Kent Hovind may be in prison but that hasn’t slowed down his production of moronic arguments. On his blog he posts a letter he wrote to Frank Lay, the principal of Pace High School in Florida who seems to have a difficult time distinguishing between his school and his church. In that letter, Hovind suggests a brilliant legal strategy:
From what I can glean from the newspaper articles that have been sent to me (I know, never trust what you read in the paper – I quit taking it when my parakeet died), it seems that Judge Rodgers ruled that school officials could not endorse religion or talk about their religious beliefs within the school’s cases or at school sponsored events. If what I read on LifeSiteNews.com, June 4, is true, ACLU attorney Benjamin Stevenson said school officials have a responsibility to “protect the silently held religious views of others” and to be sure that no one will “impose their religious views” on others. One headline read, “Religion Banned from Santa Rosa Schools.”
If this is indeed what the court and the ACLU intend then you need to begin removing the religion of evolution from your school’s textbooks, tests, classes, and videos shown in class immediately! You certainly don’t want to be held in contempt of court!
Evolution (not the misnamed micro-evolution that we all agree happens) is a religious world view that is not supported by science or common sense. You have been ordered to remove religion. This will be a great challenge since this particular religion is very thoroughly mixed into nearly all of your science and history books (not to mention math and literature).
To help you with this huge task, here is what I propose you read over your school’s intercom, post on all bulletin boards, and publish as your official school policy:
“To all Santa Rosa County School Staff and employees,
In order to comply with the recent Federal Court ruling, banning religion in our schools, we will begin immediately to remove any reference to religious ideas that cannot be proven scientifically. While some teachers, textbooks authors, and even some scientists may sincerely believe that the earth and universe are ‘billions of years old’ there is obviously no way this scientific. Effective immediately, all statements about ‘millions’ or ‘billions of years’ are to be removed, eliminated, expunged, cut out, or blacked out in all school materials used in all grades. This includes, but is not limited to, textbooks, study guides, quizzes, tests, posters, class discussions, and any and all school-sponsored events or publications.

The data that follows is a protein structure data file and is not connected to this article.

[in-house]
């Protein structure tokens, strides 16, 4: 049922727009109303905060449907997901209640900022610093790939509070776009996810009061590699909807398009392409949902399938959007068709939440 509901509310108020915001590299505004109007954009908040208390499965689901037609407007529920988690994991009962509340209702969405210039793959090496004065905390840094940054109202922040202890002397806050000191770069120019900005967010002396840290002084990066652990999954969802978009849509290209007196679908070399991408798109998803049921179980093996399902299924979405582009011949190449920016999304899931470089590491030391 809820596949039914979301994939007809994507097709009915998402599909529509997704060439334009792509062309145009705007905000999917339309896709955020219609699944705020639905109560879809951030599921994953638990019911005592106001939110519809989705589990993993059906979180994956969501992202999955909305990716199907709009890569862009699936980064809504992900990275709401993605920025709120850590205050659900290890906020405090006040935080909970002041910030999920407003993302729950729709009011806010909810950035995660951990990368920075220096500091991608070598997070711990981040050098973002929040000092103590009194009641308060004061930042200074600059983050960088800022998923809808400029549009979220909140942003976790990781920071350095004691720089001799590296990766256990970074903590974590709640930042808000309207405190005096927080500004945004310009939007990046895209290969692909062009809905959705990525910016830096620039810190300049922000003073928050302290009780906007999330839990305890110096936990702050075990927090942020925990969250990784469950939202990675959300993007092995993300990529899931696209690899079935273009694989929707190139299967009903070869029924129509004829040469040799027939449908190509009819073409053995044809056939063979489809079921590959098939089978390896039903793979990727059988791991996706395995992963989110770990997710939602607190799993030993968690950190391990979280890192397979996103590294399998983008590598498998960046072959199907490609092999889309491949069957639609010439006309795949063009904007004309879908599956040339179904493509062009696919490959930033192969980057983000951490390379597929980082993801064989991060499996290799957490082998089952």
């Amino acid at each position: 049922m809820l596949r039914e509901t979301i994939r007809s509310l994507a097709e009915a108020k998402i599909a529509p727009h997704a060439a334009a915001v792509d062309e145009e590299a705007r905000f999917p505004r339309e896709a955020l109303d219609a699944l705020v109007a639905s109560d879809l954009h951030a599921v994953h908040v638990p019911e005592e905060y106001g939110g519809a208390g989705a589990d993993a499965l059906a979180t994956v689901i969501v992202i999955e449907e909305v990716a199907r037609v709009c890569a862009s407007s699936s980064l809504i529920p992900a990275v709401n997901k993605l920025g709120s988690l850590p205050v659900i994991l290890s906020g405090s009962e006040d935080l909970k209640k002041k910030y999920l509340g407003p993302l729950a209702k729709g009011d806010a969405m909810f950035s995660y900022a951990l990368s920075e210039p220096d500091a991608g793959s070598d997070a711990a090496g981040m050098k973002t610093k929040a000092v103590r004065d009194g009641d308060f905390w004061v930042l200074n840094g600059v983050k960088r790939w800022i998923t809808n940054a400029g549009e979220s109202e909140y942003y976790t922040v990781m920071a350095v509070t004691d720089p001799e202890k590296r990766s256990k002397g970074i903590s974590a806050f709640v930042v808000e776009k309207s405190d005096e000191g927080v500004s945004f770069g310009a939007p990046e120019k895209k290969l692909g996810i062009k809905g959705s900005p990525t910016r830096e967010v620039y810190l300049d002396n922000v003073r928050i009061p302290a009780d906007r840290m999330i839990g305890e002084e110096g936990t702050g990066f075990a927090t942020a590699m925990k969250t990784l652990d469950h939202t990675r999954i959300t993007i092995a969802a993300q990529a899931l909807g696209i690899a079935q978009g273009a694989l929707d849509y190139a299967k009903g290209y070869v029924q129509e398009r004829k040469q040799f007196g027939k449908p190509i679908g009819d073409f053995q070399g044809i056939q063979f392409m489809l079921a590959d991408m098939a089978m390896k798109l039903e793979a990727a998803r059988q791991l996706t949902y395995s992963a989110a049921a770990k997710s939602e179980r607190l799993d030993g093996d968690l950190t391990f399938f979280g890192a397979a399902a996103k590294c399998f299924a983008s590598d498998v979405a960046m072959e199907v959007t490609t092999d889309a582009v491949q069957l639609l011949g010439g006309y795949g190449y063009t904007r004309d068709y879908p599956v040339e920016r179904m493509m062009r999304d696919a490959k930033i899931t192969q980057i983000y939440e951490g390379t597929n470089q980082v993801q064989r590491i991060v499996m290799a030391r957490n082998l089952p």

“Also, since about 60% of the US population believes the earth and universe is about 6,000 years old, textbooks will not be allowed to include religious statements like ‘millions of years ago.’
“In addition, since many believe that the layers of the earth were all laid down during one world-wide flood as described by nearly every ancient civilization, whereas others believe these layers represent eras or ages that are millions of years different in age, no religious dogma about them being ‘millions of years old’ will be allowed in our school district. The so-called ‘geologic column’ does not exist on earth except in the textbooks, so anyone teaching this as fact would be promoting their religion at taxpayer’s expense.
“Lastly, some sincerely believe that plants and animals all come from a common ancestor, however, there is no scientific evidence that any plant or animal is now or ever has been capable of producing offspring of a different kind. Any reference to any plant or animal ‘evolving’ from a different kind of ancestor should be treated as a religious statement and be removed, in keeping with the recent court decision.
“Obviously, in America, the land of freedom of religion, anyone is welcome to believe in evolution, billions of years, humans being related to apes, etc., but these people should teach this religion to their children in church or at home. No tax dollars in this district are to be used to promote this or any other religion until the appeals process is complete.
“If you see or hear anyone ‘using their official position to promote their own personal religious beliefs’ like the items named above, please report them to me immediately. Since Daniel Mach, the Director of Litigation on Freedom or Religion and Belief for the ACLU and ACLU attorney Benjamin Stevenson have already demonstrated their great concern that religion not be taught in our district, we feel certain that they will be glad to investigate any violations of this policy and sue any offenders who do not wish to comply with this order.
“Thank you for your help and support as we work to create a “religion free” school here in Santa Rosa County.”
This kind of idiocy sounds quite convincing to his credulous followers, I’m sure. Then again, I suspect so did his rantings about why he didn’t have to pay taxes because all of his money really belonged to God. How’d that legal theory work out for you, Kent? Not very well. I don’t think I’d be taken advice on legal strategy from a guy in prison, would you?